Koshin-ha Chito-ryu Yoseikan Karate Dojo Joseph Hedderman and Dewey Deavers
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About Chito-ryu Karate

About Koseido-ryu Jiu-Jitsu

The art of Jiu-Jitsu is a Japanese grappling method of fighting. The grappling systems of Jiu-Jitsu can be traced to the sixteenth and seventeenth century, during the Tokugawa Period in Japanese history. The many styles of the period were developed from the close quarter combat (kumi-uchi) methods used by the samurai (Japanese warrior).

Koseido-ryu Jiu-Jitsu (“The Way Of Individual Character”) was developed from the classical arts of Jiu-Jitsu which were studied by Sensei Dewey Deavers. In the year 1910, at the age of 20, the young Deavers became interested in the Japanese fighting arts while observing a skillfully executed demonstration by a group of traveling martial artists. He was accepted as their student, later becoming a member of the demonstration team himself. The techniques taught to Sensei Deavers by his teachers were Jiu-Jitsu and Atemi-Waza, also known as Karate-Jitsu. His system of Jiu-Jitsu includes: holding, choking, striking, kicking and punching and throwing an opponent. Also included are methods of disarming an opponent with a weapon.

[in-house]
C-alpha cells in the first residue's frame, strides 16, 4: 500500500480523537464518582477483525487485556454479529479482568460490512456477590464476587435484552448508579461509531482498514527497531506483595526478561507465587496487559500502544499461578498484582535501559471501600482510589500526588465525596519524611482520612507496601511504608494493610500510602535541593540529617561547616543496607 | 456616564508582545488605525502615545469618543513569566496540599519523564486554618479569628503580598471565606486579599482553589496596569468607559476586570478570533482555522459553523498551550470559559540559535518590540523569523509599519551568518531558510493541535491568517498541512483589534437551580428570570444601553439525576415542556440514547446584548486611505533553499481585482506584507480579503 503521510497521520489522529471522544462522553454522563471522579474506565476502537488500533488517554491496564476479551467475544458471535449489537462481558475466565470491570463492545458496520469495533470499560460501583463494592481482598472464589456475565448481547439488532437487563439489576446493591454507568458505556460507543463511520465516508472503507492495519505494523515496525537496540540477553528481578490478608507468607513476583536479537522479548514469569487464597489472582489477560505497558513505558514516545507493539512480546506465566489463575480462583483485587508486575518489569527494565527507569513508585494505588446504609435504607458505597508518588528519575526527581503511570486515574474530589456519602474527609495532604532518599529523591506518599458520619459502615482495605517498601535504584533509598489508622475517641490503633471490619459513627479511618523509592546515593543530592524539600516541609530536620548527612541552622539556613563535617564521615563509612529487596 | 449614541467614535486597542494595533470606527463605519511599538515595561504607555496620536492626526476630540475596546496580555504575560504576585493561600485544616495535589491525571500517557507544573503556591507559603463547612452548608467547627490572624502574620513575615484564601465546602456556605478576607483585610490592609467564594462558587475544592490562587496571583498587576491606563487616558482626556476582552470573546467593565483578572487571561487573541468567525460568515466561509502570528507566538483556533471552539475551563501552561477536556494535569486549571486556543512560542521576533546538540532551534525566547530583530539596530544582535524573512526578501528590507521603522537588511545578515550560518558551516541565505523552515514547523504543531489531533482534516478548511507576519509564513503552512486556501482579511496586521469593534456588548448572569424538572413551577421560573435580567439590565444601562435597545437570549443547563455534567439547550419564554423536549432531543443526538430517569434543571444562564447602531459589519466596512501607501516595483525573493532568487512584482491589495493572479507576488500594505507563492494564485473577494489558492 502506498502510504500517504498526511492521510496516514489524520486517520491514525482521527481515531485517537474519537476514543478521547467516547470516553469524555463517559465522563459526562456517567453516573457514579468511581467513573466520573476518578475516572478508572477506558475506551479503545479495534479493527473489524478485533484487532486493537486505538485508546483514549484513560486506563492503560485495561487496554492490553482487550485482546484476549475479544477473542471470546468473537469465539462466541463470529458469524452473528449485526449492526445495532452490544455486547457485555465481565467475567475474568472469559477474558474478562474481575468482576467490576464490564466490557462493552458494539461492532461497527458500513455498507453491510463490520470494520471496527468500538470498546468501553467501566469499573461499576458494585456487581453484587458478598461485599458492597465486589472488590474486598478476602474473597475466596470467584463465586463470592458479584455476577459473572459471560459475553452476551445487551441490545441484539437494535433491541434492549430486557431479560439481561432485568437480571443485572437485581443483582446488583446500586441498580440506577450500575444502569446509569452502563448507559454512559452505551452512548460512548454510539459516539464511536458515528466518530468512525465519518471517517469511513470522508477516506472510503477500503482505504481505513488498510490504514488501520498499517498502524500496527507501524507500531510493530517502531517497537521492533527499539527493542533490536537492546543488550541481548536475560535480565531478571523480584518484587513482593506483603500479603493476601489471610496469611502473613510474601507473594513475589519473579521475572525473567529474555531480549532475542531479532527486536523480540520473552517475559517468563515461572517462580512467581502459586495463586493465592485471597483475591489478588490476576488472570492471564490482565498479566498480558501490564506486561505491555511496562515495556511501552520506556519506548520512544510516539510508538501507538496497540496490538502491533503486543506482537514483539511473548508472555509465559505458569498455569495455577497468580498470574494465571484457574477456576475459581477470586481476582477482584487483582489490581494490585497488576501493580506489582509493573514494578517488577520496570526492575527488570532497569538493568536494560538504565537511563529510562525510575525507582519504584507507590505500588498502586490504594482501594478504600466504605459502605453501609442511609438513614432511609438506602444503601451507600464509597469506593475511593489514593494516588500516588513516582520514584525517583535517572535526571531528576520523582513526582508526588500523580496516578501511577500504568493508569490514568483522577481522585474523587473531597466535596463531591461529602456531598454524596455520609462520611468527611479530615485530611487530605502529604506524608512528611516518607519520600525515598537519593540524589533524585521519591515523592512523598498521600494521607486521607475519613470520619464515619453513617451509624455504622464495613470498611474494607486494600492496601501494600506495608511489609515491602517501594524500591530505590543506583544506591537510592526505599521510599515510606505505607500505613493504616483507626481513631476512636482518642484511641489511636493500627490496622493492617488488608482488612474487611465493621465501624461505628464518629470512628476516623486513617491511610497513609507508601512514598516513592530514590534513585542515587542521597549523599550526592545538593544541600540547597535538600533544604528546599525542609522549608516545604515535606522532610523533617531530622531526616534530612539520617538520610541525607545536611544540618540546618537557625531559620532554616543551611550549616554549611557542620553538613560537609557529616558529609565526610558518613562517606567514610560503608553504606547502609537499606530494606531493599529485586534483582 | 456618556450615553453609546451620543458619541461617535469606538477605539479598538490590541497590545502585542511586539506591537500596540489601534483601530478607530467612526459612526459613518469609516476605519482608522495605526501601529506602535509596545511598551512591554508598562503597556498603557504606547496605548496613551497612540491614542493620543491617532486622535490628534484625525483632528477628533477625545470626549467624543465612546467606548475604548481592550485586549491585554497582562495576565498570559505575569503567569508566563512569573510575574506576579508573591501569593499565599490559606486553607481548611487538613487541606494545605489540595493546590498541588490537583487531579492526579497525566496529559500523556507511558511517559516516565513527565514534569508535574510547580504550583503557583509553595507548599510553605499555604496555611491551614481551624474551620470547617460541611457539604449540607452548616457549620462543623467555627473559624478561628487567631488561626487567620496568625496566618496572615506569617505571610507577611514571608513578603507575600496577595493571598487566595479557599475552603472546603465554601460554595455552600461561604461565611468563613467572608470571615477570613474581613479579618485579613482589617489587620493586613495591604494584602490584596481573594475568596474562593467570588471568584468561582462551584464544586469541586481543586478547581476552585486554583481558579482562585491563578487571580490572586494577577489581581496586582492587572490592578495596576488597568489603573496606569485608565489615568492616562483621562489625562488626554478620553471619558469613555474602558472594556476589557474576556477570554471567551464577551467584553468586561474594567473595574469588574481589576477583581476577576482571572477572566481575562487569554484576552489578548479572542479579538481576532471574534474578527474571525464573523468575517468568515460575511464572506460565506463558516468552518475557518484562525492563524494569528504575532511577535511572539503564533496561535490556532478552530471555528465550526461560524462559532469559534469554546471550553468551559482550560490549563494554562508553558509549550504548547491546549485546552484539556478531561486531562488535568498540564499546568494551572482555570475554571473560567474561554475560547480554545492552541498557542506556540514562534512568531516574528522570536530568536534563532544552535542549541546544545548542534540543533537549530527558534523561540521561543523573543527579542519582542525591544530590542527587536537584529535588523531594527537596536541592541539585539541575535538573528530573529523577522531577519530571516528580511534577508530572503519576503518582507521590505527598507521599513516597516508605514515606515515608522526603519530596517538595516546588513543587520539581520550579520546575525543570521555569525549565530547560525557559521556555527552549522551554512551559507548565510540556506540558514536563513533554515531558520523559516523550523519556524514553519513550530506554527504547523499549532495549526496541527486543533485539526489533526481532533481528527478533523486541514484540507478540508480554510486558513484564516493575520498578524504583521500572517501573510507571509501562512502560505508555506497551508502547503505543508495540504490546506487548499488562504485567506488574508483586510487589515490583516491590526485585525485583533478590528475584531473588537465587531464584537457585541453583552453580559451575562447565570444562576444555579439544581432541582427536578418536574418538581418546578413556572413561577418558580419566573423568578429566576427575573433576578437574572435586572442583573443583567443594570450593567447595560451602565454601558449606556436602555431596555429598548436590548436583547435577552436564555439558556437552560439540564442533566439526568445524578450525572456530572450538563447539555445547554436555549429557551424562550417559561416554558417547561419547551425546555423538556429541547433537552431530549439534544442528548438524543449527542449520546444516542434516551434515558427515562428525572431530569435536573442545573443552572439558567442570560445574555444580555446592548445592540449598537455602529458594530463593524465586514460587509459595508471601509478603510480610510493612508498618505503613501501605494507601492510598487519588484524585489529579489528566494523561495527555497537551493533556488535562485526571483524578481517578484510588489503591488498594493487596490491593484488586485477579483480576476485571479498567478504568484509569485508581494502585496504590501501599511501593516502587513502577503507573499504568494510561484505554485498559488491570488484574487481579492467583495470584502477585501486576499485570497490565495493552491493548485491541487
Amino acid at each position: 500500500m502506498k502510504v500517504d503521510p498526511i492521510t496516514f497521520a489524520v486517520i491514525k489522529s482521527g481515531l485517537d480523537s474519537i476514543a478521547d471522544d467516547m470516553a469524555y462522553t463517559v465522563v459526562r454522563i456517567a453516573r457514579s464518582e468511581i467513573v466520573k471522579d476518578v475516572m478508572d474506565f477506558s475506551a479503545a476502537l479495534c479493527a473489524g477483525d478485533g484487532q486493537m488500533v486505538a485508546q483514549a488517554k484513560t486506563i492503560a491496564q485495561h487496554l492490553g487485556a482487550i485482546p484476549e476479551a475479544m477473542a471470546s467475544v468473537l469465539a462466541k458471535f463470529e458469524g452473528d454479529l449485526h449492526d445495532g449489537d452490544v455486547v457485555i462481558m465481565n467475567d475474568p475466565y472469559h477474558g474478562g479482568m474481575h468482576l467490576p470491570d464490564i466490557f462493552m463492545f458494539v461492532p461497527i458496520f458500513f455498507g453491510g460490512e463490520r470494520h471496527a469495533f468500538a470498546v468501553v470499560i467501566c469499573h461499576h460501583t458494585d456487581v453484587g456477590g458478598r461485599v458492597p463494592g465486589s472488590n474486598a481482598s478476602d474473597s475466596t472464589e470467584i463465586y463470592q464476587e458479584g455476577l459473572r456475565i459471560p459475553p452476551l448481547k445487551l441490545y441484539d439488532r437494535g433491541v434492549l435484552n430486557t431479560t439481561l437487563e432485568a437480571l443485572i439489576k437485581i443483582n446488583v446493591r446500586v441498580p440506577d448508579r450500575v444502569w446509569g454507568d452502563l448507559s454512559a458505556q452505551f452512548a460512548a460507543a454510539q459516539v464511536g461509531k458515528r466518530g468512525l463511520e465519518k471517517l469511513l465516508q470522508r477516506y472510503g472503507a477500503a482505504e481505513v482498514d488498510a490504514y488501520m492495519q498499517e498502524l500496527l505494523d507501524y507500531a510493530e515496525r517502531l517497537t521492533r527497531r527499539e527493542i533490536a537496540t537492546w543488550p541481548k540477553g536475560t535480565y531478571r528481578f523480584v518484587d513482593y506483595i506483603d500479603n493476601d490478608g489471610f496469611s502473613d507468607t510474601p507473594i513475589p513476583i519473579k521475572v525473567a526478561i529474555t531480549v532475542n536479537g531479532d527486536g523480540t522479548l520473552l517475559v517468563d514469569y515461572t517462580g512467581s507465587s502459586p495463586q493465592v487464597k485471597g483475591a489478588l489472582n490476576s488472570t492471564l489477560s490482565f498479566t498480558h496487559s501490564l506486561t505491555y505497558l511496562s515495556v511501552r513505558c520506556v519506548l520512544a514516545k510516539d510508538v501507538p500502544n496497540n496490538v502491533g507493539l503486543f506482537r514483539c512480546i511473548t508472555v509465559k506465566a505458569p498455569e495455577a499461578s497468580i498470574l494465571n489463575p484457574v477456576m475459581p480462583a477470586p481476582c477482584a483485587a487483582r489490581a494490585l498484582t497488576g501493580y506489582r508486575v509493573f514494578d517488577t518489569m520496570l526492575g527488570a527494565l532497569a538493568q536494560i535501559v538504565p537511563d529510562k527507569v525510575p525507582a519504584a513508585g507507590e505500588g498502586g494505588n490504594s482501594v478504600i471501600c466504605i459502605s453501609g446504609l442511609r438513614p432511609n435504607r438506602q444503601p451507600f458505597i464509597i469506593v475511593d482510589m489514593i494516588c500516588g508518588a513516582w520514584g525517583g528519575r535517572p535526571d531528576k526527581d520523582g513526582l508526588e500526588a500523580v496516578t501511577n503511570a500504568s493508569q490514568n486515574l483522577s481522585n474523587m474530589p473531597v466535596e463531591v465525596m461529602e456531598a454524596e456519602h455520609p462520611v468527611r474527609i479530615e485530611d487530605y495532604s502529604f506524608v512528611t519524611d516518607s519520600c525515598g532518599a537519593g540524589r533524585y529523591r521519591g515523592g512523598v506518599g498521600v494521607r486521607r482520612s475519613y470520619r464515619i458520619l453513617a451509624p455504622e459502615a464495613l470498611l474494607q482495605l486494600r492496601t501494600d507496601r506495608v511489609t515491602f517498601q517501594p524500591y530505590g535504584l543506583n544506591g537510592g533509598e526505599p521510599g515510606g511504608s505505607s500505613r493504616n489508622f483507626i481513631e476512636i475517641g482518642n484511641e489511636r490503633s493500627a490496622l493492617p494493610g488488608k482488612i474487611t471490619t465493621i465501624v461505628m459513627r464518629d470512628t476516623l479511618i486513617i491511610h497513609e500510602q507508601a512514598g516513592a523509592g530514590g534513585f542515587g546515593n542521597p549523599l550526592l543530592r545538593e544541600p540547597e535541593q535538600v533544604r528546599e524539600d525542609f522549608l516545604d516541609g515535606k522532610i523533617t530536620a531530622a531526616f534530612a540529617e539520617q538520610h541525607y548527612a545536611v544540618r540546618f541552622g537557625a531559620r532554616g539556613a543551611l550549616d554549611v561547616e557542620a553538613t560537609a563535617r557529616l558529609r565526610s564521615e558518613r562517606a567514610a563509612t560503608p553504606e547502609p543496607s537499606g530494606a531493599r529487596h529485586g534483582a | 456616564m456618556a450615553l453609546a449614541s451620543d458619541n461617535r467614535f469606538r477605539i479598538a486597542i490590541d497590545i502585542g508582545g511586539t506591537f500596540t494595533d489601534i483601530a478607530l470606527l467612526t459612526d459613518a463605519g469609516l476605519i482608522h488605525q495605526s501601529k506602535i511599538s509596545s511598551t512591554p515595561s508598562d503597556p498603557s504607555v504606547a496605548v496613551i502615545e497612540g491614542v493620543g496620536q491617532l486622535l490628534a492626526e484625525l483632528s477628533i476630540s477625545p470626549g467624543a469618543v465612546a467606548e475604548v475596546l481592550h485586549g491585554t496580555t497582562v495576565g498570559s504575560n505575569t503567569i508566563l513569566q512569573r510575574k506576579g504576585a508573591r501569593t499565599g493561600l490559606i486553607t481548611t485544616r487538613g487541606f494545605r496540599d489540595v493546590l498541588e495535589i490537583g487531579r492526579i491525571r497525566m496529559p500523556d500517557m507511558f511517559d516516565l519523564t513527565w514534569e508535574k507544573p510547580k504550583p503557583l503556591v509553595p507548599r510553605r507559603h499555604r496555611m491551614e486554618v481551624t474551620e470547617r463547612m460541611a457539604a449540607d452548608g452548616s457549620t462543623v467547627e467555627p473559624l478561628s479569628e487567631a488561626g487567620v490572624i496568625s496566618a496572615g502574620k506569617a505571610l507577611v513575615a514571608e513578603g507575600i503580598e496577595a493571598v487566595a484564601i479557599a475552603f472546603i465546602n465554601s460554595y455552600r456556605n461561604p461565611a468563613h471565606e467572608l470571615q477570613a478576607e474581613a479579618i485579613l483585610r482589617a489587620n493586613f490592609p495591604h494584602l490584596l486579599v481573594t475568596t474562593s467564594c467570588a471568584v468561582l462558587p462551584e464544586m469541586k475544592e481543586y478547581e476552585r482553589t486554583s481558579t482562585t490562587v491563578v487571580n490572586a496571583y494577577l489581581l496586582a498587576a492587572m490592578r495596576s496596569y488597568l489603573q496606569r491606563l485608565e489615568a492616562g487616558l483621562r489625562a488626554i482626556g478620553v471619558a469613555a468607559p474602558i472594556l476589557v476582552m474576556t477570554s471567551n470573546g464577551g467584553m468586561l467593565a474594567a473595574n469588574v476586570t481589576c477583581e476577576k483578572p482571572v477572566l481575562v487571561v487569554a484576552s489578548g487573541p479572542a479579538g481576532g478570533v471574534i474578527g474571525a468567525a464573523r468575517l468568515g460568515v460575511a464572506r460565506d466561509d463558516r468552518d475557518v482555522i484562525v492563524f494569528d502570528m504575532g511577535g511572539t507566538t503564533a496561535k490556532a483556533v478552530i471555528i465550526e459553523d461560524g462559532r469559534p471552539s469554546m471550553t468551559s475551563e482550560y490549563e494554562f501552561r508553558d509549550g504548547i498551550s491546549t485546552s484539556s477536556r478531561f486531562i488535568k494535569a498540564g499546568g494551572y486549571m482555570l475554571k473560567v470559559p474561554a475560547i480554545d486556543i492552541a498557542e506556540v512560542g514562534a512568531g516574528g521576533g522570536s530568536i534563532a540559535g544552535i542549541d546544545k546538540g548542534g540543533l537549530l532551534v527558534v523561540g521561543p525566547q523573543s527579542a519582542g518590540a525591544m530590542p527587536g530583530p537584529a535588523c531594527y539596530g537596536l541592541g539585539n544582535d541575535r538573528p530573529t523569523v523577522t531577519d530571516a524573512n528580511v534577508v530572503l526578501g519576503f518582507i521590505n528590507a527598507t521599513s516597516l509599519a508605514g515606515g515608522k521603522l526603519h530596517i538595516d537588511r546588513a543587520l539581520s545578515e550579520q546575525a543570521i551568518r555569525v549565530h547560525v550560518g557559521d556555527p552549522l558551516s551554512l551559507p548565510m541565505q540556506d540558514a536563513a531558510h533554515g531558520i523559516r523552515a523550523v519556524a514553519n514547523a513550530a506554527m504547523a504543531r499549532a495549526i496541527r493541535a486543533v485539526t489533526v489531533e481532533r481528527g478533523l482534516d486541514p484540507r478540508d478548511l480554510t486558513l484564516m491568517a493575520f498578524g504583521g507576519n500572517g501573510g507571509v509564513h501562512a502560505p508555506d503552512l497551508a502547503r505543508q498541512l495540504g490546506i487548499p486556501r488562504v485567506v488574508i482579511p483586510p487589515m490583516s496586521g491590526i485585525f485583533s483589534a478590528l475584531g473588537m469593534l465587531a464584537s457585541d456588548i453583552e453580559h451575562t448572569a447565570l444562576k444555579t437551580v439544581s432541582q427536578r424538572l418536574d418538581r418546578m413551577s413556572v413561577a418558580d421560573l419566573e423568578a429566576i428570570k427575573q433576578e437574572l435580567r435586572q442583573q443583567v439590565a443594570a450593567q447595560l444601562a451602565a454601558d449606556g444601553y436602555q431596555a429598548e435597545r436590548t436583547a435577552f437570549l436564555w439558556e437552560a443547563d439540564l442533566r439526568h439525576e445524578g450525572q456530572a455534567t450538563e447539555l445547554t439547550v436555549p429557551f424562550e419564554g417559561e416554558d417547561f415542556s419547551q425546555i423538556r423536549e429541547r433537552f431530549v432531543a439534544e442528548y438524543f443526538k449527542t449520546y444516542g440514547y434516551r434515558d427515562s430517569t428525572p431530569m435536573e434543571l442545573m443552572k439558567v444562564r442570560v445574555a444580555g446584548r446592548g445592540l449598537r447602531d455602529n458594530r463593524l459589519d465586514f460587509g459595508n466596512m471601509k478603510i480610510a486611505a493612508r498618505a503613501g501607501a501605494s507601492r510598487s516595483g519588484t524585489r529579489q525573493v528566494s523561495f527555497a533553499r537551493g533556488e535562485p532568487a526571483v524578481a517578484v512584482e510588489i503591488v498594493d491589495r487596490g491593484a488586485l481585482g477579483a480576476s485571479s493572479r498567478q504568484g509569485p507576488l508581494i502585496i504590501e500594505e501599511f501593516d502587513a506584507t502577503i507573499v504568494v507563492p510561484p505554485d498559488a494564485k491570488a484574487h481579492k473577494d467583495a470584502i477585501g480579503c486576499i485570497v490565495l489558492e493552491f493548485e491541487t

Koseido-ryu Jiu-Jitsu is currently taught at the Allegheny County Budo-Kai in the South Hills area of Pittsburgh by Hanshi Joseph Hedderman, Sensei Deaver's successor. Kyoshi Hedderman, a 10th-degree black belt in Koseido-Ryu Jiu-Jitsu, 9th-degree black belt in Chito-Ryu Karate and member of the Dai Nippon Butoku Kai (DNBK), has trained in the martial arts for over 60 years. Through Sensei Deavers and Hedderman's commitment to the martial arts, the South Hills dojo has offered continuous instruction since its establishment in 1939.

In 1999, Kyoshi Terry Valentino, Kyoshi Hedderman's most senior student and instructor, opened the Yoseikan Dojo in the North Hills area of Pittsburgh where he offers traditional martial arts training in Koseido-ryu Jiu-Jitsu and Chito-ryu Karate.

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"Karate, the Way

Where can its
secret be found?

In your heart,
that's where."

Kyoshi Joseph Hedderman